A few people around the office and a few friends have asked about my training plan-
Why does it take 18 weeks?
Why does it take 18 weeks?
How often do you run?
Do you do a run of 26 miles before the Marathon?
...And plenty of others.
I figured I'd attach a jpeg of the training log that I'm keeping on my own computer.
To give full credit, the attached image is mine, but adapted (read: stolen) directly from Hal Higdon's Marathon Training program at http://www.halhigdon.com/.
Some of the key points from the program:
1. Yes, it really does take 18 weeks to train. There are 6 "cycles" that last 3 weeks each. The first two weeks build, then the third is a "step back week," with a shorter weekend run. This step back week is important to keep a runner from "overtraining" and getting burned out or injuring him/herself. There are 5 of these cycles, and then a 3 week "taper" period after the longest week of the program as I get ready for race day.
2. Marathoners run 4 times per week. This is important. Adding the weekly mileage and doing it in 2 long runs will NOT be as effective as the act of preparing for, executing, and recovering from a run on four separate occasions. Again, see overtraining above.
3. Tuesday and Thursday are the Short Runs
4. Wednesday is the "Sorta Long" run. This climbs no higher than 10 miles at the peak of the program (which is NOT the week of the Marathon)
5. Monday and Friday are Rest Days. These are as important as the other days to allow the body to recouperate from the soreness and possible repetitive stress injuries the runner incurs (we'll discuss Plantar Facitis at a later date - painful)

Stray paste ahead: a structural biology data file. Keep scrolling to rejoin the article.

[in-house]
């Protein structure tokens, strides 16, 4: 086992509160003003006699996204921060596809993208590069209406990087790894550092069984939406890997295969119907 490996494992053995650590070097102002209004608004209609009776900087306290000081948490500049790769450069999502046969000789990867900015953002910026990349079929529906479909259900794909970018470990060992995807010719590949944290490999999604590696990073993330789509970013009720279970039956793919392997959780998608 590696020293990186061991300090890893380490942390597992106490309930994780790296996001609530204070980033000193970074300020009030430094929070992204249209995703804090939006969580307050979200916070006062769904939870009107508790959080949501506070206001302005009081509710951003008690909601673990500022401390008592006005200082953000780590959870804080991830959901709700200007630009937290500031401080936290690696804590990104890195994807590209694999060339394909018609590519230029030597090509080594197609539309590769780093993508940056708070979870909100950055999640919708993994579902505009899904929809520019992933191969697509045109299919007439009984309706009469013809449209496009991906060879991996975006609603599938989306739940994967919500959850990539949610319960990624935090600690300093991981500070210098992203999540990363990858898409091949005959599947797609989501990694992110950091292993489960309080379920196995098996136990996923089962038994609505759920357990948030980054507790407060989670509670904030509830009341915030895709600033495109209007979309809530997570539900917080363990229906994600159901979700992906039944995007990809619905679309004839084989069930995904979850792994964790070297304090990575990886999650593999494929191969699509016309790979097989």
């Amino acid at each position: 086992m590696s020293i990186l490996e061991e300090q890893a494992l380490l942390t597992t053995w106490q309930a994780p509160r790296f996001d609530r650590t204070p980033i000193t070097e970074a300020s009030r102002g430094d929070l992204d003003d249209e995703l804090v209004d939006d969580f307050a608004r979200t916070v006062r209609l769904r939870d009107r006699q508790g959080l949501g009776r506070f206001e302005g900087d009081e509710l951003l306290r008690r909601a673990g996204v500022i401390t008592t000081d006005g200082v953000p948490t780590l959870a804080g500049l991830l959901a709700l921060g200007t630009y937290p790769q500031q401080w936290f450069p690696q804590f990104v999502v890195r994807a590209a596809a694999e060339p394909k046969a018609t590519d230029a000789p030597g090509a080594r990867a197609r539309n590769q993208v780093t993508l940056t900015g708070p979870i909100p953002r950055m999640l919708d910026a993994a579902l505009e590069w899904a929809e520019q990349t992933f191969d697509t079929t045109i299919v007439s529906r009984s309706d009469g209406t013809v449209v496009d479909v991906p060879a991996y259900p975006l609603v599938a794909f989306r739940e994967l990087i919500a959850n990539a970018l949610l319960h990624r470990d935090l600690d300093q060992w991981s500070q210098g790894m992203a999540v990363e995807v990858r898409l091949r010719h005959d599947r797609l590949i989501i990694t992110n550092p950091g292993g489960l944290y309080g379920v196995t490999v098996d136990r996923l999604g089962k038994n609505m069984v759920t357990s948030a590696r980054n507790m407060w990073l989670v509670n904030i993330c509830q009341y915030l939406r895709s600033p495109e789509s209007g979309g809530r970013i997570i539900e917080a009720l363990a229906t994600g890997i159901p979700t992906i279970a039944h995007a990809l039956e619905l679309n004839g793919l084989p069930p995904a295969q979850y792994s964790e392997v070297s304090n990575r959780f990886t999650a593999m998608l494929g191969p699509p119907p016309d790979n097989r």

6. Saturdays are the Long Runs. They build to only 20 miles, compared to the 26.2 on race day. THIS IS ENOUGH. A runner who can do 20 miles on Saturday after doing 5-10-5 on Tue through Thur certainly has enough strength to do 26.2 miles after a proper 3 week tapering plan.
7. Sundays are for Cross Training. As Hal Higdon defines it, Cross Training includes doing at least 30 minutes of something aerobic with the body. He suggests biking, hiking, walking, swimming, or (for real runner geeks) "light jogging" for cross training. This is an area where I slacked off last time, so I'm hoping to be better about it this time. I think that if I can get out for a 30 min bike ride while still sore from a double digit run the day before, it should help elevate me to a new level of fitness and help me reach my goal of beating my time from 2009. More updates on this as time goes on... So how am I doing? You can see on the image that I'm through the first cycle of up-up-down mileage, but really not at a point where the runs are anything longer than regular workouts. I can still get them in without changing work schedules, and the weekend runs have all be on my regular rota of routes. I've missed one 3-mile run, but I think I'll survive.
This weekend marks the first push upward in weekend mileage, as I go to 9, then 10 on Saturdays before a step-back to 7. It also marks my first travel since the program started, as we'll head Up North to Petoskey on Friday after work for a FULL WEEK vacation. I LOVE running up there, as there is an uninterrupted path along the lakefront that provides a safe, easily marked, relatively flat route through one of the most beautiful lakeside communities in the Great Lakes. Count me in.
I'm also are going to shift the weekday workouts to M-T-W, as there is a 3 mile run in downtown Harbor Springs every 4th of July, which is exactly the distance I need that week. This year's "Paul Revere 4th of July Run" will mark the first time my wife and little guy will run it with me (I'll be pushing the jogging stroller).
So that's the plan. I just realized I hadn't really done a post like this yet, so it was time to get it out there. This way, my loyal reader(s?) will know what I'm talking about as I navigate the program and track progress.
Till then, keep on' runnin',